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Atlanta, GA, United States

Li Z.,4121 Rollins Research Center | Li Z.,Wuhan University | Li Z.,Georgia Regents University | Doho G.,Emory University | And 7 more authors.
Radiation Research | Year: 2015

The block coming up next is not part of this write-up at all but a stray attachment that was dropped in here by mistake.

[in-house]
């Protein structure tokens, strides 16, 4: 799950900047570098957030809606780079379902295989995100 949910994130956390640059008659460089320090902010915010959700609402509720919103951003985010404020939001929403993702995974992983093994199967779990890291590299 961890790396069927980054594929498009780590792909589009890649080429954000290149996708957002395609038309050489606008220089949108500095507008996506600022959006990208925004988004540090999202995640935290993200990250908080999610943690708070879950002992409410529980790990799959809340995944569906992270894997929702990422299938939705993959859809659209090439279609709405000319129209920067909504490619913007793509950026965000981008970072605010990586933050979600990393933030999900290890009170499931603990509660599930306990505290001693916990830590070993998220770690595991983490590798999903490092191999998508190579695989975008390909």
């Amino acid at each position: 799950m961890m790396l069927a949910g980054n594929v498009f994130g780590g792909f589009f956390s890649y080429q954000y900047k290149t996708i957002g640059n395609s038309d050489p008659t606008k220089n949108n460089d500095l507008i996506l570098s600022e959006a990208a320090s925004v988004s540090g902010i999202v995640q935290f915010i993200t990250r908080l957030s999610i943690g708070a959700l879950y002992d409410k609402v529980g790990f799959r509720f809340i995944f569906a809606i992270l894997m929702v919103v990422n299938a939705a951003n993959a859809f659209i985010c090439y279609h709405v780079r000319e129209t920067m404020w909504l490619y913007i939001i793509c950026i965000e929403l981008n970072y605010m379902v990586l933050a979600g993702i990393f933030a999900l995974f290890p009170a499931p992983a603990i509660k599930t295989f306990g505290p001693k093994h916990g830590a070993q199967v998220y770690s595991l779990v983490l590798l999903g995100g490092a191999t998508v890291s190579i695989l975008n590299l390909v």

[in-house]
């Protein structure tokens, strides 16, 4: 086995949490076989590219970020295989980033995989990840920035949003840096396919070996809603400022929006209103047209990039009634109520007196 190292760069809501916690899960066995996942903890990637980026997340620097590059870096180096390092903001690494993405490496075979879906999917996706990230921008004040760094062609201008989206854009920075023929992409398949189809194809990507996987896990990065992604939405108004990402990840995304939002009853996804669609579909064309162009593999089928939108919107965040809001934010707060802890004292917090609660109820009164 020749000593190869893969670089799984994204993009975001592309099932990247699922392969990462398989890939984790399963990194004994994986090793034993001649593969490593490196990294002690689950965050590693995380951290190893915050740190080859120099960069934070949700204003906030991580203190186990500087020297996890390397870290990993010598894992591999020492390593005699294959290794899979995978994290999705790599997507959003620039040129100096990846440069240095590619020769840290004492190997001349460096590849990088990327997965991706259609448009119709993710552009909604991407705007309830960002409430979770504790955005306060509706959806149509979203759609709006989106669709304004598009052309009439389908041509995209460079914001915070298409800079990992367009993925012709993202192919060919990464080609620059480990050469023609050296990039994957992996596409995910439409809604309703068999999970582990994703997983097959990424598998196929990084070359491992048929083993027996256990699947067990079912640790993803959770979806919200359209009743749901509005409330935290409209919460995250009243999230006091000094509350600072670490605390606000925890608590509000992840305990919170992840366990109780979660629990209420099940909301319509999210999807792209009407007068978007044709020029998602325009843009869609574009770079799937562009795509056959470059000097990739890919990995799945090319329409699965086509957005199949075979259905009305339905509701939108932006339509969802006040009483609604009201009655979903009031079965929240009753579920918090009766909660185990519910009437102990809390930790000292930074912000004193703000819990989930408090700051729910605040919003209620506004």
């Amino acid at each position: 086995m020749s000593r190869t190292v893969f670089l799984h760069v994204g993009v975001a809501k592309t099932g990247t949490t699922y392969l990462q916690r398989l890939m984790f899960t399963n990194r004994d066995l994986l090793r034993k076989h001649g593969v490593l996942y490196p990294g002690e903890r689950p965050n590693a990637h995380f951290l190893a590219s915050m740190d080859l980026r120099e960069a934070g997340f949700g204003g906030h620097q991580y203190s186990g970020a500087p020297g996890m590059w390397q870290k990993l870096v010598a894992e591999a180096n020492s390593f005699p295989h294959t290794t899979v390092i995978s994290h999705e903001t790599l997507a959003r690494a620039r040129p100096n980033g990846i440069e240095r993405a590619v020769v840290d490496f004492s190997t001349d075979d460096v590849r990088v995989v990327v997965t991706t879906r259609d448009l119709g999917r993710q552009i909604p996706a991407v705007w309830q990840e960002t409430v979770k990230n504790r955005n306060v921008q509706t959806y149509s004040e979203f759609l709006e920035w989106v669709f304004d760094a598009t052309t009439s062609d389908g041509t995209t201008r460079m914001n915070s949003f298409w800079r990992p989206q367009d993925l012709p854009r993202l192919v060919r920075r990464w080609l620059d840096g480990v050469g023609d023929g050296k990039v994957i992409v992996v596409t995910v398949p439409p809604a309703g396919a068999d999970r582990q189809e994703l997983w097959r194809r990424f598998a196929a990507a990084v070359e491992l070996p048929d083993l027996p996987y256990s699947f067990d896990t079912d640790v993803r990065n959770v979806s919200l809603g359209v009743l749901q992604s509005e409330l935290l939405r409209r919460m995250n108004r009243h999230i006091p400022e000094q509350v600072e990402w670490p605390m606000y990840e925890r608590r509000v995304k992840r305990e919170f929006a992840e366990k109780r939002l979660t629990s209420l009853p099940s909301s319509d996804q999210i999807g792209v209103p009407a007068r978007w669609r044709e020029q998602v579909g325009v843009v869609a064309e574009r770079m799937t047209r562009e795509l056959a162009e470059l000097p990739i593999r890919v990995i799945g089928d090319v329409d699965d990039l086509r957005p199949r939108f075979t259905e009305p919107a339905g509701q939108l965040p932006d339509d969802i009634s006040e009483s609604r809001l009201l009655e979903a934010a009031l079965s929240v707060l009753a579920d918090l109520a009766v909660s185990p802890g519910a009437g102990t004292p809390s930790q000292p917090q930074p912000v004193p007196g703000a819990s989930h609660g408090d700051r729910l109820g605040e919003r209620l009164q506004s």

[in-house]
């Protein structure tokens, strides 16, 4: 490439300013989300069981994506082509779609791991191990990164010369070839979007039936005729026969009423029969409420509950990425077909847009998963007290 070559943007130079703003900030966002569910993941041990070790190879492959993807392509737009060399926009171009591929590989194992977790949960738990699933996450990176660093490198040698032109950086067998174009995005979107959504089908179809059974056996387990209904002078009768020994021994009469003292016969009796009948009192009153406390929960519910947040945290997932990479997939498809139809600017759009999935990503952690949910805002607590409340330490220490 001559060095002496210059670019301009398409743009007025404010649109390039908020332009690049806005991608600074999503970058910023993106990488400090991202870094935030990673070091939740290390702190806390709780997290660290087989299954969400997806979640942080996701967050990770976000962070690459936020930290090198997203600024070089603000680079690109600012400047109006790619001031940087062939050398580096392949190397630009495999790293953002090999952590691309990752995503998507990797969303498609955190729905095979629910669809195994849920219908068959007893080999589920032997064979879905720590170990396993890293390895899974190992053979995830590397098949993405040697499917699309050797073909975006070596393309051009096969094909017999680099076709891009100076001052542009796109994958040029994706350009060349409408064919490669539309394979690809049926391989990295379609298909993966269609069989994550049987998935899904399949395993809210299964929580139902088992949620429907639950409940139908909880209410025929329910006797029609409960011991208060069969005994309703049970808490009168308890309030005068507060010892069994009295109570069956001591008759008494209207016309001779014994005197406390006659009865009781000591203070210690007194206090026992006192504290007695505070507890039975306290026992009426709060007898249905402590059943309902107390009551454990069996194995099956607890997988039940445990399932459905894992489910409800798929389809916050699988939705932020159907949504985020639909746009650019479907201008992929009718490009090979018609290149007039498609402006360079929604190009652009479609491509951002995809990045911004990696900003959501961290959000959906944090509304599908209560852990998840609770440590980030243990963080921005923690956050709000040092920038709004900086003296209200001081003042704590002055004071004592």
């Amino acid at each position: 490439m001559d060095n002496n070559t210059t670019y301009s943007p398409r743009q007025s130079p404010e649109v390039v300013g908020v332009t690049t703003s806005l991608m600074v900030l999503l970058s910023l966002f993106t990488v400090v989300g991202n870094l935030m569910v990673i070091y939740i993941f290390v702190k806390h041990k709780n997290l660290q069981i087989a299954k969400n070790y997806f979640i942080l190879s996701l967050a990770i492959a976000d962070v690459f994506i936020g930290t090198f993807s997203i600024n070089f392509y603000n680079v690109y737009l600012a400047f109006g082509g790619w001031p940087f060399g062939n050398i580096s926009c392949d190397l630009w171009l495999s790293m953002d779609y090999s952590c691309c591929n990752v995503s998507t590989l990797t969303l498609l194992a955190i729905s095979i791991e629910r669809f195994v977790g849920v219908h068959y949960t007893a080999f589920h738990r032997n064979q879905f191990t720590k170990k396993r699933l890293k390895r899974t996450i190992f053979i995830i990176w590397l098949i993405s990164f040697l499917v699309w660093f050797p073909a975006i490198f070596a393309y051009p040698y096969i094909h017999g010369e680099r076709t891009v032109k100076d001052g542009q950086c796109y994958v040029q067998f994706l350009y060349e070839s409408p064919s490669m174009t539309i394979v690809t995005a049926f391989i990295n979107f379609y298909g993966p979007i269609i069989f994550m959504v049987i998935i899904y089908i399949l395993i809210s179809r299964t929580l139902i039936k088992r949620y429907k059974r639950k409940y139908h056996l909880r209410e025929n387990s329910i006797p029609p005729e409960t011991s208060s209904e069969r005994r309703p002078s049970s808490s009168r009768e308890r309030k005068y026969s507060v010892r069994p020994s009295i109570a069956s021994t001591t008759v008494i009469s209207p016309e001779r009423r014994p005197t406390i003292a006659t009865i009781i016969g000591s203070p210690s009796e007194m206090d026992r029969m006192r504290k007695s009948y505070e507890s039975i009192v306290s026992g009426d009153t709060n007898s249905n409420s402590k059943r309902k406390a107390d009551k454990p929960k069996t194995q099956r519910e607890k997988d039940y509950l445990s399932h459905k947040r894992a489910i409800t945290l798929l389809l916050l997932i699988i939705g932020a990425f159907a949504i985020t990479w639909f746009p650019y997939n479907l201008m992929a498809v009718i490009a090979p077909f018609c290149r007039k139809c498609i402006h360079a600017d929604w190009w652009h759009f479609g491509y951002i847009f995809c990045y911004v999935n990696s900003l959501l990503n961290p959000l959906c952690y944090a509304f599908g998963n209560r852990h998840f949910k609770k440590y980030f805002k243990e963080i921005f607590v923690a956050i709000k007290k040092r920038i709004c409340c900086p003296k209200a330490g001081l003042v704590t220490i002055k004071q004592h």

Cell populations that have been exposed to high-charge and energy (HZE) particle radiation, and then challenged by expression of a rare-cutting nuclease, show an increased frequency of deletions and translocations originating at the enzyme cut sites. Here, we examine whether this effect also occurs in nonirradiated cells that have been co-cultured with irradiated cells. Human cells were irradiated with 0.3-1.0 Gy of either 600 MeV/u 56Fe or 1,000 MeV/u 48Ti ions or with 0.3-3.0 Gy of 320 kV X rays. These were co-cultured with I-SceI-expressing reporter cells at intervals up to 21 days postirradiation. Co-culture with HZE-irradiated cells led to an increase in the frequency of I-SceI-stimulated translocations and deletions in the nonirradiated cells. The effect size was similar to that seen previously in directly irradiated populations (maximum effect in bystander cells of 1.7-to 4-fold depending on ion and end point). The effect was not observed when X-ray-irradiated cells were co-cultured with nonirradiated cells, but was correlated with an increase in γ-H2AX foci-positive cells in the nonirradiated population, suggesting the presence of genomic stress. Transcriptional profiling of a directly irradiated cell population showed that many genes for cytokines and other secretory proteins were persistently upregulated, but their induction was not well correlated with functional effects on repair in co-cultured cells, suggesting that this transcriptional response alone is not sufficient to evoke the effect. The finding that HZE-irradiated cells influence the DNA double-strand break repair fidelity in their nonirradiated neighbors has implications for risk in the space radiation environment. © 2015 by Radiation Research Society. Source

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